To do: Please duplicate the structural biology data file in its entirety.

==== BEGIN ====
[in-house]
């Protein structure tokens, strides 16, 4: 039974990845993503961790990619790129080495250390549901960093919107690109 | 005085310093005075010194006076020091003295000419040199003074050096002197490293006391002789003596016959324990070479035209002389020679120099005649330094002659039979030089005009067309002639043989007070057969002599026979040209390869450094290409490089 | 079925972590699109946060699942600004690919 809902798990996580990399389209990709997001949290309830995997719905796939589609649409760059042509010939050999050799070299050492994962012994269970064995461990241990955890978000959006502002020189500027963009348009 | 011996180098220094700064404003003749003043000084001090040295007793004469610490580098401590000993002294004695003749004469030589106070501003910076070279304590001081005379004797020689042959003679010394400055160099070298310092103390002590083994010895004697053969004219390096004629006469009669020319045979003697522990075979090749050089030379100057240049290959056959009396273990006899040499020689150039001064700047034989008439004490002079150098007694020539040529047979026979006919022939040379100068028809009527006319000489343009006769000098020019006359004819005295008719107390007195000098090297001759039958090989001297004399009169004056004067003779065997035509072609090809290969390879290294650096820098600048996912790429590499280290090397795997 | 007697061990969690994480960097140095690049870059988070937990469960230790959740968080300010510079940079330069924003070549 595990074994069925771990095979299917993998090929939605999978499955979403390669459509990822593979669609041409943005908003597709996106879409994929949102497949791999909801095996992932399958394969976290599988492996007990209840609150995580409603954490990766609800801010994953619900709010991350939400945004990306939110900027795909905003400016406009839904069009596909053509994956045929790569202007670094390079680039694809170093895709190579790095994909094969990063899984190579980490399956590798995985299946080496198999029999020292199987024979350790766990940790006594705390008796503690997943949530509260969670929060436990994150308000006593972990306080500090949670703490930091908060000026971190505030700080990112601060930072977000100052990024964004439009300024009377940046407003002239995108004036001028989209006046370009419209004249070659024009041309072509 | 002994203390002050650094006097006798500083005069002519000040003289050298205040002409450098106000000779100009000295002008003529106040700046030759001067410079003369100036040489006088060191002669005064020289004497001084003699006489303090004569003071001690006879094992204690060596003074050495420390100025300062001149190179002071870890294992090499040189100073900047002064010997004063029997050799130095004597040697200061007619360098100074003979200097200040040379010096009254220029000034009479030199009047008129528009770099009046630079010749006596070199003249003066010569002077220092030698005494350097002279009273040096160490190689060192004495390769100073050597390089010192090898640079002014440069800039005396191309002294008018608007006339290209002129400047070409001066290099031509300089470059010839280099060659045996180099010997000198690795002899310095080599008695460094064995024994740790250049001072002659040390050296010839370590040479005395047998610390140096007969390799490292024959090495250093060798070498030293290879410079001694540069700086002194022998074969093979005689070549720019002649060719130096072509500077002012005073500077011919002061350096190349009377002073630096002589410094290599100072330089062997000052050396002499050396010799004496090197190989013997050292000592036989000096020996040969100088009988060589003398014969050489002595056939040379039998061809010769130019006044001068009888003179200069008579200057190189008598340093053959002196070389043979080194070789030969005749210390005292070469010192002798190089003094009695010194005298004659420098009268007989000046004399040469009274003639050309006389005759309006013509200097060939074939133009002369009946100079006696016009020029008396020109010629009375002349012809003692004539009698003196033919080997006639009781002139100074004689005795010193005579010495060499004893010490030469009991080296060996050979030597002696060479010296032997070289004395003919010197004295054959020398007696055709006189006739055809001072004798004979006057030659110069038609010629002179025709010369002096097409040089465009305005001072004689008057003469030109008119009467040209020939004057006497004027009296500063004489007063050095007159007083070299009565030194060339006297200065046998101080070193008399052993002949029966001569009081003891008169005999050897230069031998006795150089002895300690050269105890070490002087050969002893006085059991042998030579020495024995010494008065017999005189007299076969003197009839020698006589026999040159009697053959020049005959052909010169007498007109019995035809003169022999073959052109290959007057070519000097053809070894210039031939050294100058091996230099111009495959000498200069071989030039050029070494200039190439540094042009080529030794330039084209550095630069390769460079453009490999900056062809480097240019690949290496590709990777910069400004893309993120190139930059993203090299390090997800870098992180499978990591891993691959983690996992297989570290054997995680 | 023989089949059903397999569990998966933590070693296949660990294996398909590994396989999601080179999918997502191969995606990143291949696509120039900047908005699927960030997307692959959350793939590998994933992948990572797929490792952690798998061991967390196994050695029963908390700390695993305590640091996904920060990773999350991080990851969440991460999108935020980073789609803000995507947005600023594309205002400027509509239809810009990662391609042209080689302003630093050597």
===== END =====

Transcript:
[in-house]
């Protein structure tokens, strides 16, 4: 039974990845993503961790990619790129080495250390549901960093919107690109 | 005085310093005075010194006076020091003295000419040199003074050096002197490293006391002789003596016959324990070479035209002389020679120099005649330094002659039979030089005009067309002639043989007070057969002599026979040209390869450094290409490089 | 079925972590699109946060699942600004690919 809902798990996580990399389209990709997001949290309830995997719905796939589609649409760059042509010939050999050799070299050492994962012994269970064995461990241990955890978000959006502002020189500027963009348009 | 011996180098220094700064404003003749003043000084001090040295007793004469610490580098401590000993002294004695003749004469030589106070501003910076070279304590001081005379004797020689042959003679010394400055160099070298310092103390002590083994010895004697053969004219390096004629006469009669020319045979003697522990075979090749050089030379100057240049290959056959009396273990006899040499020689150039001064700047034989008439004490002079150098007694020539040529047979026979006919022939040379100068028809009527006319000489343009006769000098020019006359004819005295008719107390007195000098090297001759039958090989001297004399009169004056004067003779065997035509072609090809290969390879290294650096820098600048996912790429590499280290090397795997 | 007697061990969690994480960097140095690049870059988070937990469960230790959740968080300010510079940079330069924003070549 595990074994069925771990095979299917993998090929939605999978499955979403390669459509990822593979669609041409943005908003597709996106879409994929949102497949791999909801095996992932399958394969976290599988492996007990209840609150995580409603954490990766609800801010994953619900709010991350939400945004990306939110900027795909905003400016406009839904069009596909053509994956045929790569202007670094390079680039694809170093895709190579790095994909094969990063899984190579980490399956590798995985299946080496198999029999020292199987024979350790766990940790006594705390008796503690997943949530509260969670929060436990994150308000006593972990306080500090949670703490930091908060000026971190505030700080990112601060930072977000100052990024964004439009300024009377940046407003002239995108004036001028989209006046370009419209004249070659024009041309072509 | 002994203390002050650094006097006798500083005069002519000040003289050298205040002409450098106000000779100009000295002008003529106040700046030759001067410079003369100036040489006088060191002669005064020289004497001084003699006489303090004569003071001690006879094992204690060596003074050495420390100025300062001149190179002071870890294992090499040189100073900047002064010997004063029997050799130095004597040697200061007619360098100074003979200097200040040379010096009254220029000034009479030199009047008129528009770099009046630079010749006596070199003249003066010569002077220092030698005494350097002279009273040096160490190689060192004495390769100073050597390089010192090898640079002014440069800039005396191309002294008018608007006339290209002129400047070409001066290099031509300089470059010839280099060659045996180099010997000198690795002899310095080599008695460094064995024994740790250049001072002659040390050296010839370590040479005395047998610390140096007969390799490292024959090495250093060798070498030293290879410079001694540069700086002194022998074969093979005689070549720019002649060719130096072509500077002012005073500077011919002061350096190349009377002073630096002589410094290599100072330089062997000052050396002499050396010799004496090197190989013997050292000592036989000096020996040969100088009988060589003398014969050489002595056939040379039998061809010769130019006044001068009888003179200069008579200057190189008598340093053959002196070389043979080194070789030969005749210390005292070469010192002798190089003094009695010194005298004659420098009268007989000046004399040469009274003639050309006389005759309006013509200097060939074939133009002369009946100079006696016009020029008396020109010629009375002349012809003692004539009698003196033919080997006639009781002139100074004689005795010193005579010495060499004893010490030469009991080296060996050979030597002696060479010296032997070289004395003919010197004295054959020398007696055709006189006739055809001072004798004979006057030659110069038609010629002179025709010369002096097409040089465009305005001072004689008057003469030109008119009467040209020939004057006497004027009296500063004489007063050095007159007083070299009565030194060339006297200065046998101080070193008399052993002949029966001569009081003891008169005999050897230069031998006795150089002895300690050269105890070490002087050969002893006085059991042998030579020495024995010494008065017999005189007299076969003197009839020698006589026999040159009697053959020049005959052909010169007498007109019995035809003169022999073959052109290959007057070519000097053809070894210039031939050294100058091996230099111009495959000498200069071989030039050029070494200039190439540094042009080529030794330039084209550095630069390769460079453009490999900056062809480097240019690949290496590709990777910069400004893309993120190139930059993203090299390090997800870098992180499978990591891993691959983690996992297989570290054997995680 | 023989089949059903397999569990998966933590070693296949660990294996398909590994396989999601080179999918997502191969995606990143291949696509120039900047908005699927960030997307692959959350793939590998994933992948990572797929490792952690798998061991967390196994050695029963908390700390695993305590640091996904920060990773999350991080990851969440991460999108935020980073789609803000995507947005600023594309205002400027509509239809810009990662391609042209080689302003630093050597």